So what's the point of this rambling nonsense? On that list there are also a huge amount of remakes. This seems to be the contentious issue. No one it seems wants a remake of anything, flat out across the board opinions on social media that they are ALL a waste. I myself have already mentioned my anger at old classics being redone for television but being the enigma wrapped in duplicitous anarchy that I am I firmly believe remakes in Hollywood have their place. The Manchurian Candidate with Denzel Washington was an astonishing movie, as was the Frank Sinatra original, but what Jonathan Demme and his team did was take the spiritual essence of the first film and add their own creative originality to it and a new generation of film goers got to see a very good story. Staying with Sinatra and the Oceans Eleven remake was better than the first film and grew a new audience for heist movies. See that is what I want from a remake, a refreshing version of a classic or important story that offers something new for a new generation that might not seek out the older version, or like The Manchurian Candidate, doesn't date well. Now I'm not saying ALL remakes should be made. No one needs a green screen version of The Birds, a Godfather remake is pointless, and whoever the fuck thought it was a good idea to touch Gilliam's back catalogue with a new Time Bandits wants murdering (unless of course it's Gilliam himself in which case carry on sir!) but as I've shown with my examples above some films really do benefit from a modernisation. Personally? I liked my idea to recast 1984 (here) and think the message of that film (and please read the book) is more suited to today's world than thirty years ago. But what do I know I'm not a film-maker, I don't get involved in film-making other than crowdfunding some that excite me, I just spout opinion. However I wanted to bridge the gap between Hollywood and independent film and so I went to Daniel and his clients, and our own team of film nuts, with an idea that might help.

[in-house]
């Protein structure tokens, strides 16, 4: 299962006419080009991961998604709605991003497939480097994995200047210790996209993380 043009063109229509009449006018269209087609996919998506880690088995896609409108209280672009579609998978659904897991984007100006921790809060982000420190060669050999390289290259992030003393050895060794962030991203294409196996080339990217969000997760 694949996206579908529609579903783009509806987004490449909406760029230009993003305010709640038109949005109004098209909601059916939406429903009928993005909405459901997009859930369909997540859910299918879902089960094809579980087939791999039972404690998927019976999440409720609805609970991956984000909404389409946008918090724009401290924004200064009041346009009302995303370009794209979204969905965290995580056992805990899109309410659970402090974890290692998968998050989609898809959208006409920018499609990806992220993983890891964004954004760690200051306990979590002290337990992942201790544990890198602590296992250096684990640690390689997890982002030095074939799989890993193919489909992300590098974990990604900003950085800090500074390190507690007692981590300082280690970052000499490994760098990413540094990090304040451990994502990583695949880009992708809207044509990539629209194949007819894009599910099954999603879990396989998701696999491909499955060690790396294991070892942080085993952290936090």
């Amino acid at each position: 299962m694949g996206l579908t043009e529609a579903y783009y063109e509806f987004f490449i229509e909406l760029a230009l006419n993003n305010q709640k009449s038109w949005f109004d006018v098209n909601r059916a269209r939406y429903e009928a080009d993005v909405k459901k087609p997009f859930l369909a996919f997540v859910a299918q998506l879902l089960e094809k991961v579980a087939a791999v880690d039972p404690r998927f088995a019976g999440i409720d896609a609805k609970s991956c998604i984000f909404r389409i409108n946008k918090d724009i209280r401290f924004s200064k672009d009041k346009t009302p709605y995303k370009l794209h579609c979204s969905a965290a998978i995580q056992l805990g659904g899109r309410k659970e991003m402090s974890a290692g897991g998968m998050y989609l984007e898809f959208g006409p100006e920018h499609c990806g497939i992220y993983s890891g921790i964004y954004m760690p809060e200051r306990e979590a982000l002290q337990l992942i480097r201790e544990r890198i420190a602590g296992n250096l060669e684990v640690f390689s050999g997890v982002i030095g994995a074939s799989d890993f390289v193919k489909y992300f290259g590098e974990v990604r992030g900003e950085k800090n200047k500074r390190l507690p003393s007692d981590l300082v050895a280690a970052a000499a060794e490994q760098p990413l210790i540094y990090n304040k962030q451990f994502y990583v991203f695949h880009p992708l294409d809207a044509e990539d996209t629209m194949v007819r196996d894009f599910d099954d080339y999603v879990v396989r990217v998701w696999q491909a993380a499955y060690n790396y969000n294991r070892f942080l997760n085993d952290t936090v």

Let's say a new law is invented... Hollywood can do remakes but they can only hire independent film teams...